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The Jakarta Post
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Inter-religious marriages uphill battle for couples

  • The Jakarta Post

Jakarta | Sat, August 21 2010 | 11:23 am

Even though many say love knows no boundaries, couples in the city are bound by the fact that they will have to face challenges if their loves are of different faiths.

Gracia Febriane, 23, a mother of a 9-month-old baby who has been married since June last year, is still struggling for marriage blessings from her family.

“I am from a Christian family but I have converted to Islam since dating my husband,” Gracia told The Jakarta Post.

Her family now prohibits her from returning home to their house in Lampung. “They despise me because of my decision to marry someone with a different faith. They wish I would have married my ex-boyfriend, who has the same religion as theirs,” she said.

The challenges that she and her partner have been experiencing, are not only from Grace’s family.

Many of her husband’s family members, including his parents, who are of Betawi ethnicity and hold strictly to their Islamic traditions, also have refused to give their blessing.

“Gladees [her baby] hasn’t seen her grandmothers since she was born because they refuse to see us.”

Her husband often leaves her and their baby for days because of work. “Even though I know my husband loves me so much, such a condition make me sad, and sometimes I regret my decision to have a baby before marriage,” Grace said.

Grace was pregnant for several months before she was married to convince both families they were serious about the couple’s relationship. Unfortunately this did not produce a result.

The couple’s marriage was conducted at the Religious Affairs Office without the presence of their families as witnesses.

“I am not asking for a great banquet but I envy those couples who have the presence of their entire families during their marriage ceremonies.”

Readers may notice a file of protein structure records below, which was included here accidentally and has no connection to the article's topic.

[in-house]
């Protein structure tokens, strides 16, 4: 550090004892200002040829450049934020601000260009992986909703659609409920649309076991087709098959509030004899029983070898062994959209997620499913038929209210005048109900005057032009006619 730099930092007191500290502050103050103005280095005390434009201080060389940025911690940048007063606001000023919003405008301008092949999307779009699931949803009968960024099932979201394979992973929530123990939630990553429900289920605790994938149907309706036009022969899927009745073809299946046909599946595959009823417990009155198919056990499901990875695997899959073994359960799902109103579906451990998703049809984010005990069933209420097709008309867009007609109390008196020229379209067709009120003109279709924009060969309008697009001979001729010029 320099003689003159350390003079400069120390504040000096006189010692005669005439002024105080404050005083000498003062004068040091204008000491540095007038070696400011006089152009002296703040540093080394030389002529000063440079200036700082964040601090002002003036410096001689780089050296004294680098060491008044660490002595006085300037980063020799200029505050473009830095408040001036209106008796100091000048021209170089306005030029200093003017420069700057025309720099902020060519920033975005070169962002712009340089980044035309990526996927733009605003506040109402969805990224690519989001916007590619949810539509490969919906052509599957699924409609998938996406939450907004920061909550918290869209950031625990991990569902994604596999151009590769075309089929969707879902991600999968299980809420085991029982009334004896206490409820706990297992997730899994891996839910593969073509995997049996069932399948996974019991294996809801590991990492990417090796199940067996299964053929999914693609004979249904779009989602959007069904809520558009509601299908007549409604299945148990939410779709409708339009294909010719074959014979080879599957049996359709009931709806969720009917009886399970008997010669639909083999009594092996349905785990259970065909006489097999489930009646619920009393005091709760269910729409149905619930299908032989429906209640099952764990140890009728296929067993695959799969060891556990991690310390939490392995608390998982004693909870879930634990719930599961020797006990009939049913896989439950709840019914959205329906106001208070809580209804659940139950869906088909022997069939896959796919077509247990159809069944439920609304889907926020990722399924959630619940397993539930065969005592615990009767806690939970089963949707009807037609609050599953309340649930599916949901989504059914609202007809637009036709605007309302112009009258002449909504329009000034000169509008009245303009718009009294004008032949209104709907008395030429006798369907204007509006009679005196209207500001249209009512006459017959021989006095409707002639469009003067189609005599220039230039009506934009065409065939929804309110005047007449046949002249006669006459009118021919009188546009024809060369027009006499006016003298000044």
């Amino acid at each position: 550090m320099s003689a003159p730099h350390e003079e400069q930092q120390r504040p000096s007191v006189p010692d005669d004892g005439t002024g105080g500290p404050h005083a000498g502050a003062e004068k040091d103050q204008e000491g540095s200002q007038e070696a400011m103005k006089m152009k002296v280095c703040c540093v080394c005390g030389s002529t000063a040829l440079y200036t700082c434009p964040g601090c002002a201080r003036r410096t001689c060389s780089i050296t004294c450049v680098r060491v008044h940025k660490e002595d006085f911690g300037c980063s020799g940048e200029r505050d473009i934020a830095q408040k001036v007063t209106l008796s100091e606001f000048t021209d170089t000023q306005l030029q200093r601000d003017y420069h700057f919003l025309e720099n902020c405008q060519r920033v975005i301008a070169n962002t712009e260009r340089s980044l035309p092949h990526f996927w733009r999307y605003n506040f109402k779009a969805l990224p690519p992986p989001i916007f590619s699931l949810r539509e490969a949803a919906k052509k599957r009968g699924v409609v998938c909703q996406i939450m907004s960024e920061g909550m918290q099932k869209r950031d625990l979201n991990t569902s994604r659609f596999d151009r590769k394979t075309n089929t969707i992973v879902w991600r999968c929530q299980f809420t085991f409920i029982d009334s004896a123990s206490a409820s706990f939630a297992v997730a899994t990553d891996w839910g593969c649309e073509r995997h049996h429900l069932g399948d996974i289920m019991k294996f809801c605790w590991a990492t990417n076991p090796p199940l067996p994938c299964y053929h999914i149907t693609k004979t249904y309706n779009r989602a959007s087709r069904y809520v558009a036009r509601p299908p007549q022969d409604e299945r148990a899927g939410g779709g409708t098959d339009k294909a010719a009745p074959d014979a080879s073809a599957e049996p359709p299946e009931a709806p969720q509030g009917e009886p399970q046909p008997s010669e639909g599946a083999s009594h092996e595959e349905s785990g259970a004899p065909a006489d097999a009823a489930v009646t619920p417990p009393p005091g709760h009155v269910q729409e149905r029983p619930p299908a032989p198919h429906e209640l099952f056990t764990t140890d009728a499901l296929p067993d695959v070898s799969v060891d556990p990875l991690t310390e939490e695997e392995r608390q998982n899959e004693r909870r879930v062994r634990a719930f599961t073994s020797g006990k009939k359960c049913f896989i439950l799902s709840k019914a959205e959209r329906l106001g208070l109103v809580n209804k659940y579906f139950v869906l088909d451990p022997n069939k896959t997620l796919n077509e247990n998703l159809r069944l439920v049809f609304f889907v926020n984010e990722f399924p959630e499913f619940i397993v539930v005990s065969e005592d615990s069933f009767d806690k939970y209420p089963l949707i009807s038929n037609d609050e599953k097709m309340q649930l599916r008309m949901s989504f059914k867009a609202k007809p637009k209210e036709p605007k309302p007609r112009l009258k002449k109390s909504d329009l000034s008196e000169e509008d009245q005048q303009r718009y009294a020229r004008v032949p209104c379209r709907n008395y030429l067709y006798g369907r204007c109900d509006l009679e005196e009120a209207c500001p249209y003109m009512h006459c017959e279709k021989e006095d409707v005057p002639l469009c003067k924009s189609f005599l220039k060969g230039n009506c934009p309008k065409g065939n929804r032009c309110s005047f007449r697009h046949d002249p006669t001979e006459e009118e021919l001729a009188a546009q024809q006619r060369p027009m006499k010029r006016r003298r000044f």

Another story regarding interfaith relationships comes from a veterinarian. I Nyoman Denny, from a Hindu family, has fallen in love twice with girls of different faiths to him.

“My first relationship crashed. Even though our families had no problems with our relationship, both of us were strong willed to hold firmly to our faiths and we realized that the condition would cause us trouble in the future since our nation prohibits interfaith marriage,” Denny, 28, said.

The 1974 regulation on marriage only legalizes married couples from the same faith. As a result, one usually converts and follows their significant other’s faith.

Denny now has a long-distance relationship with another Muslim girl, now is living in Manado.

“She is willing to convert to Hindu so that we can further our relationship by getting married. However, we are still facing challenges from her family,” he said.

Catholic Priest Benny Susetyo, an advocate for human rights, who is also a founder of the Institute for Democracy and Peace, said that the marriage law had created a new type of fear among citizens.

“Before the law was issued, people still considered interfaith marriage or relationships as usual and was nothing that needed fussing over,” he said.

Effendy Bachtiar, an analyst of Syarif Hidyatullah Islamic University, agreed with Benny.

“Interfaith relationships are hard to avoid because Indonesia is a country with people from different backgrounds,” he said. (rch)


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